By Laura L. Myers
TACOMA (Reuters) - A U.S. soldier accused of killing 16 villagers in two forays from his camp in Afghanistan deferred making a plea before a U.S. military court on Thursday to charges of premeditated murder, for which prosecutors are seeking the death penalty.
U.S. Staff Sergeant Robert Bales, a veteran of four combat tours in Iraq and Afghanistan, is accused of gunning down the villagers - mostly women and children - in their homes in two villages in Afghanistan's Kandahar province.
Bales, 39, wearing green military dress, entered his deferred plea through one of his defense attorneys, who also waived reading of charges against Bales.
Bales answered "Sir, yes sir" when asked if he understood his case could result in the death penalty.
Prosecutors say Bales, 39, acted alone and with "chilling premeditation" when, armed with a pistol, a rifle and a grenade launcher, he left his base twice, returning in the middle of his rampage to tell a fellow soldier: "I just shot up some people."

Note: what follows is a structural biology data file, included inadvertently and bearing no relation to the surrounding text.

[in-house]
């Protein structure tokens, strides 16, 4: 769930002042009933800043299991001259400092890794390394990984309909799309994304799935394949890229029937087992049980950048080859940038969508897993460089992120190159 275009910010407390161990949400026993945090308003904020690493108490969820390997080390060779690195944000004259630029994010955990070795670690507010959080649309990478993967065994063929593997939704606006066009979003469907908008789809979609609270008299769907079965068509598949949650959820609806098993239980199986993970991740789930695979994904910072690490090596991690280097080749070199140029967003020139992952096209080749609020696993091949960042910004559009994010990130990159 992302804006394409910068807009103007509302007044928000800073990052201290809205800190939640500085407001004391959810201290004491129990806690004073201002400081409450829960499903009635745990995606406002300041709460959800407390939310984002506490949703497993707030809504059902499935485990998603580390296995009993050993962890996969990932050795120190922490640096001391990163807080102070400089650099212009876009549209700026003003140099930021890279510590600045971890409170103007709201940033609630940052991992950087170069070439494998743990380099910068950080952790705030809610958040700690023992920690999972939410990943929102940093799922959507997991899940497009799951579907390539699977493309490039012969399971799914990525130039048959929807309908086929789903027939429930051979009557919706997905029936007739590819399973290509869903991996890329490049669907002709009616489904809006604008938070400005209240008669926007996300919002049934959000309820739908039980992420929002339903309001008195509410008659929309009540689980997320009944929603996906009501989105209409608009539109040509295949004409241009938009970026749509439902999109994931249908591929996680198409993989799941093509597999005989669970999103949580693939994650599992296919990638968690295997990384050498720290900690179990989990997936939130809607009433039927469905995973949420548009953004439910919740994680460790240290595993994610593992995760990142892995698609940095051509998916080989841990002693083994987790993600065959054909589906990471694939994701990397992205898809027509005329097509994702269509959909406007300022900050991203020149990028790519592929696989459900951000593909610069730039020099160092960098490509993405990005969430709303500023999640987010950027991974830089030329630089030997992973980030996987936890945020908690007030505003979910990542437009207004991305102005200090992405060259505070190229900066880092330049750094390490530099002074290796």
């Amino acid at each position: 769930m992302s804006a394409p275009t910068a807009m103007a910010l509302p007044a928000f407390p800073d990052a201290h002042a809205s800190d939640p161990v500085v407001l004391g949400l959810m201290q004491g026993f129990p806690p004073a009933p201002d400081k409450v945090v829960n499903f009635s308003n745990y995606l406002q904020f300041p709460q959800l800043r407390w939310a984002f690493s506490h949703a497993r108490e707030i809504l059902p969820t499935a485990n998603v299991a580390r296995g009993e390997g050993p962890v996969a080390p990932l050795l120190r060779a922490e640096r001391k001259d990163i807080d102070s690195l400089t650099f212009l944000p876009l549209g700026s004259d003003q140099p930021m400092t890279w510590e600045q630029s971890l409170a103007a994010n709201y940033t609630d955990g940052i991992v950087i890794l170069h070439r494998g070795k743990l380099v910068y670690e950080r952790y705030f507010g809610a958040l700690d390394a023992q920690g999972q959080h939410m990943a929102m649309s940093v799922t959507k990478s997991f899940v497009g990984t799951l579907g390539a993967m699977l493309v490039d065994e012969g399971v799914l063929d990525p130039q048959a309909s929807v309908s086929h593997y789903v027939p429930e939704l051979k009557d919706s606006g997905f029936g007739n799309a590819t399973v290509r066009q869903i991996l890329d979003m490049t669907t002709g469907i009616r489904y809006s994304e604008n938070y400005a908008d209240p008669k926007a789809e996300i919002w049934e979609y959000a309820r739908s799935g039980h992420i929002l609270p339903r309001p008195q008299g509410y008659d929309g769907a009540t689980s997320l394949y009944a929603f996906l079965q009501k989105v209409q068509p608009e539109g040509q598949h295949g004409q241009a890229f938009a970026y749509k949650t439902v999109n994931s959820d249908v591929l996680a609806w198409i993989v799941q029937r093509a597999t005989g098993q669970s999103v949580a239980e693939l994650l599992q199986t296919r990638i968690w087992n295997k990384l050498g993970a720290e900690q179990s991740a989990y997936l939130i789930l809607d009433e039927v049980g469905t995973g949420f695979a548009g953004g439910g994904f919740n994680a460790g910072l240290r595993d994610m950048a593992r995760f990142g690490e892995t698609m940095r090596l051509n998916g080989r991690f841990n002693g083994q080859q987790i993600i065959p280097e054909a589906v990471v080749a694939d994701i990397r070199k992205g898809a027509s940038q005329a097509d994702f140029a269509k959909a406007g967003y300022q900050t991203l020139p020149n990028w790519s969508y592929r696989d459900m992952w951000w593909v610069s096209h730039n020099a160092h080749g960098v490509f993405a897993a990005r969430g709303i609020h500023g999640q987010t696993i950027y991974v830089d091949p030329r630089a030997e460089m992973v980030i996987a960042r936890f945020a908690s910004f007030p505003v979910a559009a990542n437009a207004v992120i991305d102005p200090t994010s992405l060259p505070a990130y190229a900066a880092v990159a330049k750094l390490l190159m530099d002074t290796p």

The shootings occurred over a five-hour period in March. It was one of the deadliest incidents the military has blamed on a rogue U.S. soldier since the Vietnam War, and strained U.S.-Afghan relations.
During a pre-trial hearing in November at Washington state's Joint Base Lewis-McChord, where Bales is being held and where Thursday's arraignment took place, witnesses testified that he had been angered by a bomb blast near his outpost that severed a fellow soldier's leg days before the shootings.
The government believes Bales was solely responsible for the deaths, and survivors have testified that they saw only one U.S. soldier. However, several indirect accounts have suggested more than one soldier may have been involved.
Bales was bound over for court martial in December and faces 16 murder charges, as well as other charges, including attempted murder, assault and drug and alcohol charges.
Defense lawyers have pointed out incidents before the shooting where Bales lost his temper easily, which could help set up an argument that Bales was suffering from post-traumatic stress disorder.
(Writing by Bill Rigby and Eric M. Johnson; Editing by Cynthia Johnston and Tim Dobbyn)